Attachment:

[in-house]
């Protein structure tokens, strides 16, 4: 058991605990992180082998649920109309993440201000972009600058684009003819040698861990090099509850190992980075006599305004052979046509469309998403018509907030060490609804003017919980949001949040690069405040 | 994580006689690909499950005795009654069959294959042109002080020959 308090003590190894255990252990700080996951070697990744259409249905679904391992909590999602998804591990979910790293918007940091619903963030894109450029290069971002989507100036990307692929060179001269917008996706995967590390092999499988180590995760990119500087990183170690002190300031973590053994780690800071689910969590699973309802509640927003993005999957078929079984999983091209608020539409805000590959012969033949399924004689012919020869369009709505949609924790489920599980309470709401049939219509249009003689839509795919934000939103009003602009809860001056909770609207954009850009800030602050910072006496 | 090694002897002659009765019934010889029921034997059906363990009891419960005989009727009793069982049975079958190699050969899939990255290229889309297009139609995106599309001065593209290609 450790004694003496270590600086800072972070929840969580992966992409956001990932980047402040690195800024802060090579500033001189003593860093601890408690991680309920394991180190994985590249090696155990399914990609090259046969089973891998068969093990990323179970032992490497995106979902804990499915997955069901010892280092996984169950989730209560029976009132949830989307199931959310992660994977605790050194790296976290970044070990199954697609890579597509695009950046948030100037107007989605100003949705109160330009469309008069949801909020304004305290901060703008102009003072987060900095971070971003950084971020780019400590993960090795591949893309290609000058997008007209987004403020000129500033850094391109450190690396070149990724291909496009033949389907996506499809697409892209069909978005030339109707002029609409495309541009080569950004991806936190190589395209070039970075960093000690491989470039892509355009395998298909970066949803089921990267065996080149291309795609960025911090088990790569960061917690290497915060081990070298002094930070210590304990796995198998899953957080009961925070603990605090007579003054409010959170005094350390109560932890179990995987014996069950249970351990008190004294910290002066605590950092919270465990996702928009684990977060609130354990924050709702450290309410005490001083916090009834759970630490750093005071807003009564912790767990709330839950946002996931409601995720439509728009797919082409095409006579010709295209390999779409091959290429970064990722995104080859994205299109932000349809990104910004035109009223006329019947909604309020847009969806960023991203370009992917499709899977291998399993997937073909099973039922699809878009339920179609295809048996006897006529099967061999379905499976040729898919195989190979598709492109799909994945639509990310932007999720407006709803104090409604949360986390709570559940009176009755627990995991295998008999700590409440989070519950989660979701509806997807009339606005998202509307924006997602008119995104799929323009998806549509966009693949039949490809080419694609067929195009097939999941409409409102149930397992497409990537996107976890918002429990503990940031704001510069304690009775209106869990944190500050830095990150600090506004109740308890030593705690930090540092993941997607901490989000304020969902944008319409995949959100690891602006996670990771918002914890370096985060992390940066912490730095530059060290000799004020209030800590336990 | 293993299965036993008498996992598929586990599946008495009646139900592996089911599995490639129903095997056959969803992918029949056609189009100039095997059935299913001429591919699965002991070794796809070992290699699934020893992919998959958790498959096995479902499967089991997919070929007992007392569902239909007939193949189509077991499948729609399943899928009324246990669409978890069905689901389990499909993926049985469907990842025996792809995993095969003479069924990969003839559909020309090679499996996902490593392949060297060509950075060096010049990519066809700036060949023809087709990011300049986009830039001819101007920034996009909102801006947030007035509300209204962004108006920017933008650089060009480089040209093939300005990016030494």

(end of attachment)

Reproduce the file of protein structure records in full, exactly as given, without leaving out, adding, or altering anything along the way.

[in-house]
């Protein structure tokens, strides 16, 4: 058991605990992180082998649920109309993440201000972009600058684009003819040698861990090099509850190992980075006599305004052979046509469309998403018509907030060490609804003017919980949001949040690069405040 | 994580006689690909499950005795009654069959294959042109002080020959 308090003590190894255990252990700080996951070697990744259409249905679904391992909590999602998804591990979910790293918007940091619903963030894109450029290069971002989507100036990307692929060179001269917008996706995967590390092999499988180590995760990119500087990183170690002190300031973590053994780690800071689910969590699973309802509640927003993005999957078929079984999983091209608020539409805000590959012969033949399924004689012919020869369009709505949609924790489920599980309470709401049939219509249009003689839509795919934000939103009003602009809860001056909770609207954009850009800030602050910072006496 | 090694002897002659009765019934010889029921034997059906363990009891419960005989009727009793069982049975079958190699050969899939990255290229889309297009139609995106599309001065593209290609 450790004694003496270590600086800072972070929840969580992966992409956001990932980047402040690195800024802060090579500033001189003593860093601890408690991680309920394991180190994985590249090696155990399914990609090259046969089973891998068969093990990323179970032992490497995106979902804990499915997955069901010892280092996984169950989730209560029976009132949830989307199931959310992660994977605790050194790296976290970044070990199954697609890579597509695009950046948030100037107007989605100003949705109160330009469309008069949801909020304004305290901060703008102009003072987060900095971070971003950084971020780019400590993960090795591949893309290609000058997008007209987004403020000129500033850094391109450190690396070149990724291909496009033949389907996506499809697409892209069909978005030339109707002029609409495309541009080569950004991806936190190589395209070039970075960093000690491989470039892509355009395998298909970066949803089921990267065996080149291309795609960025911090088990790569960061917690290497915060081990070298002094930070210590304990796995198998899953957080009961925070603990605090007579003054409010959170005094350390109560932890179990995987014996069950249970351990008190004294910290002066605590950092919270465990996702928009684990977060609130354990924050709702450290309410005490001083916090009834759970630490750093005071807003009564912790767990709330839950946002996931409601995720439509728009797919082409095409006579010709295209390999779409091959290429970064990722995104080859994205299109932000349809990104910004035109009223006329019947909604309020847009969806960023991203370009992917499709899977291998399993997937073909099973039922699809878009339920179609295809048996006897006529099967061999379905499976040729898919195989190979598709492109799909994945639509990310932007999720407006709803104090409604949360986390709570559940009176009755627990995991295998008999700590409440989070519950989660979701509806997807009339606005998202509307924006997602008119995104799929323009998806549509966009693949039949490809080419694609067929195009097939999941409409409102149930397992497409990537996107976890918002429990503990940031704001510069304690009775209106869990944190500050830095990150600090506004109740308890030593705690930090540092993941997607901490989000304020969902944008319409995949959100690891602006996670990771918002914890370096985060992390940066912490730095530059060290000799004020209030800590336990 | 293993299965036993008498996992598929586990599946008495009646139900592996089911599995490639129903095997056959969803992918029949056609189009100039095997059935299913001429591919699965002991070794796809070992290699699934020893992919998959958790498959096995479902499967089991997919070929007992007392569902239909007939193949189509077991499948729609399943899928009324246990669409978890069905689901389990499909993926049985469907990842025996792809995993095969003479069924990969003839559909020309090679499996996902490593392949060297060509950075060096010049990519066809700036060949023809087709990011300049986009830039001819101007920034996009909102801006947030007035509300209204962004108006920017933008650089060009480089040209093939300005990016030494």